Before I moved to Texas, my allergies were like a normal person’s allergies–occasional sniffles, but no big deal. After living here for several years, I had to start getting 3 allergy injections into my upper arms every four weeks. I hate the sting of the needle and the feeling of cold liquid slowly going into my arm, and the second the nurse calls me back to the treatment area, I start getting nervous because I know that pain is coming.
Many pets have a similar experience when they’re at the vet for their annual vaccinations. Over repeated visits, they learn that when their skin is touched and lifted, something painful and cold will follow. Sometimes this even happens in the course of the same visit when multiple vaccines are required, and by needle poke number two, a pet may move away or stop eating the squeeze cheese generously spread on the counter by the vet staff.
The good news is that pet parents can do some vaccination training at home to make the experience less scary. Your pet should have already gone through the material in the restraint training article in the resources section below before moving onto this material.
Vaccines are typically given in the front or hind legs, so start by touching your pet on their back, then trail your hand to end at their outer shoulder/ thigh and give a treat. Repeat multiple times so your pet gets used to having a hand on those areas of their body. Next, trail down and loosely pinch about an inch of skin between your fingers, then treat and let go. When your pet is used to having their skin pinched, try trailing, pinching, and lifting their skin about an inch and giving a treat before letting go.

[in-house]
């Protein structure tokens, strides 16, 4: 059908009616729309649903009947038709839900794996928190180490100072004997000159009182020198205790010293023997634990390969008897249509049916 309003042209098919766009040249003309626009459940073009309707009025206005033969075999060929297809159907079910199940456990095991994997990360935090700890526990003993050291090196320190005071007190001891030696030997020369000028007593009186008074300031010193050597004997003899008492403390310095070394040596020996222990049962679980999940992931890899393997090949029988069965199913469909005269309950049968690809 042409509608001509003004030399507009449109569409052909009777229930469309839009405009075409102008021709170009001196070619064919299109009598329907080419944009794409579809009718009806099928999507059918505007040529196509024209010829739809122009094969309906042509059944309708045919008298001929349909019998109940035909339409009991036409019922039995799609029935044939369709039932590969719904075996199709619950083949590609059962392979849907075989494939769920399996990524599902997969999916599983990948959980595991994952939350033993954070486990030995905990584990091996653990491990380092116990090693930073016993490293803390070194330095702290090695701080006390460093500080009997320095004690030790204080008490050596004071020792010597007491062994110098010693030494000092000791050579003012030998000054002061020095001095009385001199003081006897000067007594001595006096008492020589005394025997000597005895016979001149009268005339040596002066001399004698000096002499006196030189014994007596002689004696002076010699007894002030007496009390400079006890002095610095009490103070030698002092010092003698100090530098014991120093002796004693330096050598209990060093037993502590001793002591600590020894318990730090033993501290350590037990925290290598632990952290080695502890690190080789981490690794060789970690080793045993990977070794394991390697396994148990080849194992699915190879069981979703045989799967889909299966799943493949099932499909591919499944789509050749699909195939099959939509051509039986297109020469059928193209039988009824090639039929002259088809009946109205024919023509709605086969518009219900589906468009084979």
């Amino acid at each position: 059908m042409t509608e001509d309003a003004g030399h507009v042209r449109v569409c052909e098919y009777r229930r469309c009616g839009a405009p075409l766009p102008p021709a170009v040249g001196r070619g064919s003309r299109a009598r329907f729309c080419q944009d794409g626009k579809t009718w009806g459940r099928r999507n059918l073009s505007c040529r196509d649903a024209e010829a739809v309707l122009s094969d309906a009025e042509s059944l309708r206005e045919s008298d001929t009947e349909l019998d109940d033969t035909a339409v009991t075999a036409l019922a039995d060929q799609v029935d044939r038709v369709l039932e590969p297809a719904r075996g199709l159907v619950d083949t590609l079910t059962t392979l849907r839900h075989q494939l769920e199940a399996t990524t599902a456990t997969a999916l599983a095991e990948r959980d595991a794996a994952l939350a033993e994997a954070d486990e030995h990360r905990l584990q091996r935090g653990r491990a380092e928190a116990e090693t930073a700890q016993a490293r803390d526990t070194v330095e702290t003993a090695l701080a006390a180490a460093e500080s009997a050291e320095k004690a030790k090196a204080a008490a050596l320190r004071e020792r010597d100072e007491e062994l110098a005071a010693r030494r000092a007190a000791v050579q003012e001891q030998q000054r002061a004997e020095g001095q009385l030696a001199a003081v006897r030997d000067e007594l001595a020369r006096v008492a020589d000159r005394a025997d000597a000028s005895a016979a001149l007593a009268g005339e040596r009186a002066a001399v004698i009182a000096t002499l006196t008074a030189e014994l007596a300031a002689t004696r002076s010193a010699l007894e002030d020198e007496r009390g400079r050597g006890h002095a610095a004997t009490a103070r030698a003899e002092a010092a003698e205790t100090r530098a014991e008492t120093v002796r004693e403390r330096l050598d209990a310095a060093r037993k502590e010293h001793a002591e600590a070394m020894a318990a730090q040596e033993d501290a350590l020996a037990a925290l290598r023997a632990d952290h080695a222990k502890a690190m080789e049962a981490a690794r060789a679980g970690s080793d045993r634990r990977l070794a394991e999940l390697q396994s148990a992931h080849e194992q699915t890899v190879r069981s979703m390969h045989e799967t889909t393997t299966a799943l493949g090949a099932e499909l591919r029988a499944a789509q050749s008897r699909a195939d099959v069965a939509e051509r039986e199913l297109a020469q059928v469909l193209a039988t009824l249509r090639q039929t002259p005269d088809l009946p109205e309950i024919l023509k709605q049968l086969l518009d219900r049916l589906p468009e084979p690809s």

The last step is safely simulating a needle poke by lightly pressing the tip of a ballpoint pen in the lifted skin between your fingers, using a verbal marker to indicate that a reward is coming, letting go, and then giving a treat or other favorite reward. Use pea-size, super-tasty treats. As with most training, short sessions spread over many days are best.
If your pet tenses or moves away, break and regroup until the next session to keep the experience positive. Cat owners should also practice handling the lower legs below the elbow and knee as these are the preferred feline vaccination sites for many veterinarians.
Beyond training, there are additional ways you can prepare your pet for vaccinations. If your pet has a fear of the vet, make sure to give anti-anxiety medications as prescribed and follow Fear Free tips such as bringing your pet to the clinic hungry unless medically contraindicated.
If your pet has a history of crying, hiding, or trying to bite after vaccines, talk to your veterinarian about prescribing pain medications before their annual visit. You can also ask for a recommended over-the-counter lidocaine numbing cream that can be applied to your pet’s skin a few hours before their visit to reduce pain from needle pokes.
Fear and pain go hand in hand, and keeping your pet comfortable helps avoid a more fearful experience at the vet. While your pet may never learn to enjoy vaccines, a little training and preparation can go a long way toward making them as Fear Free as possible.
This article was reviewed/edited by board-certified veterinary behaviorist Dr. Kenneth Martin and/or veterinary technician specialist in behavior Debbie Martin, LVT.
Julie Liu, DVM, CVA (Certified Veterinary Acupuncturist) is a small-animal veterinarian who practices in Austin, Texas. In addition to advocating for Fear Free handling of pets, she is passionate about feline medicine and senior pet care.
Published June 7, 2021